The results are in and I can now reveal your top 3 coin designs of 2016!
3rd place – The Last ‘Round’ Pound Coin
2nd Place – The Peter Rabbit 50p
And the winner….
1st Place – The Great Fire of London £2 Coin
Thanks for all your votes! The Great Fire of London £2 was designed by Royal Mint engraver Aaron West and really captures the devastating moments that changed London forever.
Now it’s time to look forward to the new issues for 2017. We can’t wait to see what’s in store for Change Checkers!
I’m sure you’ll agree that 2016 has been a great year for coin collectors with so many significant anniversaries being commemorated and some fantastic designs.
So which coin do you think deserves to be the ‘2016 Coin of the Year’ winner?
Cast your vote now using the poll at the bottom of the page.
A) The Queen’s 90th Birthday £5
B) The Great Fire of London £2
C) The WW1 Army £2
D) The Shakespeare Tragedies £2
E) The Shakespeare Comedies £2
F) The Shakespeare Histories £2
G) The Last ‘Round’ £1
H) The Beatrix Potter 50p
I) The Peter Rabbit 50p
J) The Jemima Puddle-Duck 50p
K) The Mrs Tiggy-Winkle 50p
L) The Squirrel Nutkin 50p
M) The Battle of Hastings 50p
N) The Team GB 50p
Cast your vote now!
Last week the Bank of England launched its first ever plastic banknote. And they are already fetching HUNDREDS of pounds online.
The notes have already proved popular with the public, but now they might even be worth a LOT more than £5.
The new £5 notes are printed on Polymer – a thin and flexible plastic material. This means that these new notes are cleaner, safer and stronger than paper notes and feature added security features.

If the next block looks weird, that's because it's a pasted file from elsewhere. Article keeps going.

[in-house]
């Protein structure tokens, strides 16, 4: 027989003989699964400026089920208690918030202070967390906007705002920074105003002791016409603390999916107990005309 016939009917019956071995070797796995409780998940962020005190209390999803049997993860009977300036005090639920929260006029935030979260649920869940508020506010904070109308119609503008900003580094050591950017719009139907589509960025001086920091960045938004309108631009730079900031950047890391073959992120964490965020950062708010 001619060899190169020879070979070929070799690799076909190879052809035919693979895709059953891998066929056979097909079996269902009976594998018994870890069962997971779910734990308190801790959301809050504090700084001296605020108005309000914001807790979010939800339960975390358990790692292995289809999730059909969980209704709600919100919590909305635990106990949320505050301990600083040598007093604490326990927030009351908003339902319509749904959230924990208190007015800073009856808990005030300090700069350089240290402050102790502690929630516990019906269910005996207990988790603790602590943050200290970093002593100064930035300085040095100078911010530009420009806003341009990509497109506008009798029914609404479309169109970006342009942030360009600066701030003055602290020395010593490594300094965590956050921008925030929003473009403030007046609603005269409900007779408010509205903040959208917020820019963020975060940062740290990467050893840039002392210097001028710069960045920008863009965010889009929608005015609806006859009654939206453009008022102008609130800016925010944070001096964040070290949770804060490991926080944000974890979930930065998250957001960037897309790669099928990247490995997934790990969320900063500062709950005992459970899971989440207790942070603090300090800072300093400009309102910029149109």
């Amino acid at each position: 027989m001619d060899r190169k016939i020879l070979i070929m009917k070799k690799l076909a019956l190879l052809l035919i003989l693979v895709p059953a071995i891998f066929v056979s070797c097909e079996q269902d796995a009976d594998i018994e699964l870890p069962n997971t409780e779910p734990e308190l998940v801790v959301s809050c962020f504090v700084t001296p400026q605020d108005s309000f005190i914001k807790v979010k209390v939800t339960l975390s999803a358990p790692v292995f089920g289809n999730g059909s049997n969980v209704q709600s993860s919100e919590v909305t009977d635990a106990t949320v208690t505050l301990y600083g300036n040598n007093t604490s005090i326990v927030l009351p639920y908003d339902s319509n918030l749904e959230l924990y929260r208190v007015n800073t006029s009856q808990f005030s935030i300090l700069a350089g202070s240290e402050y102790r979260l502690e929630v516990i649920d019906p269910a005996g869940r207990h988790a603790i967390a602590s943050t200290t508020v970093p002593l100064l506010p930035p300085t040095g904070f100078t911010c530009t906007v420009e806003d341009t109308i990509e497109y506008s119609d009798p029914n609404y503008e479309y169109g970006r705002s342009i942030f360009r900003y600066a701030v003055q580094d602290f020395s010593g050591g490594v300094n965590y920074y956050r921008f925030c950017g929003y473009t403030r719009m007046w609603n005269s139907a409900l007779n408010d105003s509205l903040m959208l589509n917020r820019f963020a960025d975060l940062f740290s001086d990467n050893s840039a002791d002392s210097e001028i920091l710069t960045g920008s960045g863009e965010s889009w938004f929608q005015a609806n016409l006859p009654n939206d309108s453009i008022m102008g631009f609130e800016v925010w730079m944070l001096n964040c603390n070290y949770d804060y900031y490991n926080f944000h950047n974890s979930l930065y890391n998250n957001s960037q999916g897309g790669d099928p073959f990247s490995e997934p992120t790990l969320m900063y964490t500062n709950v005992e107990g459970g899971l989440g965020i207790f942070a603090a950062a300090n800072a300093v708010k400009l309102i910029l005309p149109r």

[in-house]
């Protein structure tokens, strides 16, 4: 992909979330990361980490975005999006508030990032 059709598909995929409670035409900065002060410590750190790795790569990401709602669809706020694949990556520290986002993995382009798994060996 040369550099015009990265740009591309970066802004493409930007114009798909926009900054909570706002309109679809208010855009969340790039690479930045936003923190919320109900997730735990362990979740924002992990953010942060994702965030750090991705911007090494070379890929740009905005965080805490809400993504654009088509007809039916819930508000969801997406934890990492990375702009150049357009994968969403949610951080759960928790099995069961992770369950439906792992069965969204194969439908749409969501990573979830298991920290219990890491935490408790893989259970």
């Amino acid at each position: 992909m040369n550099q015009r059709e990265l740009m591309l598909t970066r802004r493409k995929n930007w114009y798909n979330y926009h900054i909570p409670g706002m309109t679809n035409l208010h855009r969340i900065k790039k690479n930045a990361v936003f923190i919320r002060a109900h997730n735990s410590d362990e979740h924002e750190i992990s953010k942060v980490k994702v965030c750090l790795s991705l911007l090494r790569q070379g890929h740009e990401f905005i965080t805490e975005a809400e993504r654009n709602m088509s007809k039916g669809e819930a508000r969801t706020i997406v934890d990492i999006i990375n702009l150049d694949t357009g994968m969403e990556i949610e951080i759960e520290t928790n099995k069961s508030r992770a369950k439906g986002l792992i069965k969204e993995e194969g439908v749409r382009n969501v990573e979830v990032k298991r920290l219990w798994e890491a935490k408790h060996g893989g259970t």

Now’s the time to check your fiver to see if you have one of the first notes to be printed!
The first banknotes to be printed will carry a serial number starting with AA01 and will then be followed by a six-digit number.
The serial number of the first note printed is AA01 000001 which was given as a gift to the Queen.
440million of the notes have been printed and distribution into banks and cash machines is expected to be completed by the end of next week. There are 999,999 new fivers with the AA01 prefix, so you never know, there’s still a chance to find one with a special serial number.
On 3rd October, the Bank of England is auctioning off a batch of low serial number banknotes. The lowest number Bank of England polymer £5 available to the public is expected to fetch a staggering £800 – £1200 at the charity event.
So dig out that brand new fiver you’ve been keeping safe and see if you’ve won the low serial number lottery! You could be carrying a fortune around in your wallet!